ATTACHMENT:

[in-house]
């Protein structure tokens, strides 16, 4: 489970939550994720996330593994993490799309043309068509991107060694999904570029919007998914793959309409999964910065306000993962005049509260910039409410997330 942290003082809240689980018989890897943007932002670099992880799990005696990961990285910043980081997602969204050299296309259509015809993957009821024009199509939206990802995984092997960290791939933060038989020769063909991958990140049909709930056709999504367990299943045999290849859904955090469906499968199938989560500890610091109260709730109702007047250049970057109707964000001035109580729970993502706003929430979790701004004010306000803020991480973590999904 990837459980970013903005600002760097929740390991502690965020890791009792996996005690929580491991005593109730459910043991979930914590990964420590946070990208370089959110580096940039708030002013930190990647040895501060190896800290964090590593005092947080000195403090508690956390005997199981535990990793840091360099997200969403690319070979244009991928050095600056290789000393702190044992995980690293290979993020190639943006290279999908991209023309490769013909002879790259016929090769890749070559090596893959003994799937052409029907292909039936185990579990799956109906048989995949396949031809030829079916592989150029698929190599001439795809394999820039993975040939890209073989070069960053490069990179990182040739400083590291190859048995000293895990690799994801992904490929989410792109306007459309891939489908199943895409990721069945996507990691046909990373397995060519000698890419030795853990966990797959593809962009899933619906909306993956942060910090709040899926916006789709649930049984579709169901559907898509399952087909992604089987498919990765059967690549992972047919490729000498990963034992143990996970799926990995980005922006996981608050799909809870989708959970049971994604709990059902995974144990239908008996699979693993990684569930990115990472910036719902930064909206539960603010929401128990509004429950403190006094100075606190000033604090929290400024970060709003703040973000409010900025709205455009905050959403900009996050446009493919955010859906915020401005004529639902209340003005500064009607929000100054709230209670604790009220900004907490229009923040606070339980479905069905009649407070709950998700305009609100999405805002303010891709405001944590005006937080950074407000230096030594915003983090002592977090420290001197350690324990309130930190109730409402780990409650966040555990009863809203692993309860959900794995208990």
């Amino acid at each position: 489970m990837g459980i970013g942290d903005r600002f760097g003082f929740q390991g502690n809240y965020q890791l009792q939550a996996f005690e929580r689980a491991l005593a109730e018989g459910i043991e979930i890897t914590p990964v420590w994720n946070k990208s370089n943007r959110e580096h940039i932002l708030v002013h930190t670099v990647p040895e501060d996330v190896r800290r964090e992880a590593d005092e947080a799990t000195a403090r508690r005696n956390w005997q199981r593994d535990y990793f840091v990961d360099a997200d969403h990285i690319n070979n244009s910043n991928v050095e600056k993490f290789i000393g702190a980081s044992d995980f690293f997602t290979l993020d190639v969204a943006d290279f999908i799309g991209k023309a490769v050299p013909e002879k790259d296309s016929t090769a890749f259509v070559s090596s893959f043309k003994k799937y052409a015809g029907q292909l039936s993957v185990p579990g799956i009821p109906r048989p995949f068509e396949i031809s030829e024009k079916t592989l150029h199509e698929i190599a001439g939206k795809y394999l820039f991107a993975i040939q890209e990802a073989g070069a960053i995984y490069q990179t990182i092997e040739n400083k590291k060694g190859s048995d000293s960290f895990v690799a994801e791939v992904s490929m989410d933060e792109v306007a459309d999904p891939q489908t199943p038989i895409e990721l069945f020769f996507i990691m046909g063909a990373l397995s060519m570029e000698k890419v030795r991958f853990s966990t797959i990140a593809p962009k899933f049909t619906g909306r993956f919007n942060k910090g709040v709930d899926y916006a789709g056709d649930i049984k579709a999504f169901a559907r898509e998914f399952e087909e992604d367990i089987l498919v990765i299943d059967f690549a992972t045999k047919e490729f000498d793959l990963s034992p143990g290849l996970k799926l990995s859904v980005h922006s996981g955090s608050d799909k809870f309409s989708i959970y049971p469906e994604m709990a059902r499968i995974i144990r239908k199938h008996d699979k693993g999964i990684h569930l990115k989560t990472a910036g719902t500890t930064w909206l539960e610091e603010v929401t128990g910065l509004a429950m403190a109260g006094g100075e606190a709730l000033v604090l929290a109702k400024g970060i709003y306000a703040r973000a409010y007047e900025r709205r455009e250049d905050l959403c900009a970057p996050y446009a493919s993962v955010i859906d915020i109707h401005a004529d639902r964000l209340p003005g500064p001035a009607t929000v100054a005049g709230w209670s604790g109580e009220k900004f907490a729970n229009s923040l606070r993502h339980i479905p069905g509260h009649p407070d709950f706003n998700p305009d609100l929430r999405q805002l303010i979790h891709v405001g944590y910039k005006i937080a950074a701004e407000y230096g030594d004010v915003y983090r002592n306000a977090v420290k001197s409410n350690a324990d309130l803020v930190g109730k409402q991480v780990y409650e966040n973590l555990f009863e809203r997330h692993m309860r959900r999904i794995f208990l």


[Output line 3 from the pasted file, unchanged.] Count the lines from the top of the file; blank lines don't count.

């Amino acid at each position: 489970m990837g459980i970013g942290d903005r600002f760097g003082f929740q390991g502690n809240y965020q890791l009792q939550a996996f005690e929580r689980a491991l005593a109730e018989g459910i043991e979930i890897t914590p990964v420590w994720n946070k990208s370089n943007r959110e580096h940039i932002l708030v002013h930190t670099v990647p040895e501060d996330v190896r800290r964090e992880a590593d005092e947080a799990t000195a403090r508690r005696n956390w005997q199981r593994d535990y990793f840091v990961d360099a997200d969403h990285i690319n070979n244009s910043n991928v050095e600056k993490f290789i000393g702190a980081s044992d995980f690293f997602t290979l993020d190639v969204a943006d290279f999908i799309g991209k023309a490769v050299p013909e002879k790259d296309s016929t090769a890749f259509v070559s090596s893959f043309k003994k799937y052409a015809g029907q292909l039936s993957v185990p579990g799956i009821p109906r048989p995949f068509e396949i031809s030829e024009k079916t592989l150029h199509e698929i190599a001439g939206k795809y394999l820039f991107a993975i040939q890209e990802a073989g070069a960053i995984y490069q990179t990182i092997e040739n400083k590291k060694g190859s048995d000293s960290f895990v690799a994801e791939v992904s490929m989410d933060e792109v306007a459309d999904p891939q489908t199943p038989i895409e990721l069945f020769f996507i990691m046909g063909a990373l397995s060519m570029e000698k890419v030795r991958f853990s966990t797959i990140a593809p962009k899933f049909t619906g909306r993956f919007n942060k910090g709040v709930d899926y916006a789709g056709d649930i049984k579709a999504f169901a559907r898509e998914f399952e087909e992604d367990i089987l498919v990765i299943d059967f690549a992972t045999k047919e490729f000498d793959l990963s034992p143990g290849l996970k799926l990995s859904v980005h922006s996981g955090s608050d799909k809870f309409s989708i959970y049971p469906e994604m709990a059902r499968i995974i144990r239908k199938h008996d699979k693993g999964i990684h569930l990115k989560t990472a910036g719902t500890t930064w909206l539960e610091e603010v929401t128990g910065l509004a429950m403190a109260g006094g100075e606190a709730l000033v604090l929290a109702k400024g970060i709003y306000a703040r973000a409010y007047e900025r709205r455009e250049d905050l959403c900009a970057p996050y446009a493919s993962v955010i859906d915020i109707h401005a004529d639902r964000l209340p003005g500064p001035a009607t929000v100054a005049g709230w209670s604790g109580e009220k900004f907490a729970n229009s923040l606070r993502h339980i479905p069905g509260h009649p407070d709950f706003n998700p305009d609100l929430r999405q805002l303010i979790h891709v405001g944590y910039k005006i937080a950074a701004e407000y230096g030594d004010v915003y983090r002592n306000a977090v420290k001197s409410n350690a324990d309130l803020v930190g109730k409402q991480v780990y409650e966040n973590l555990f009863e809203r997330h692993m309860r959900r999904i794995f208990l």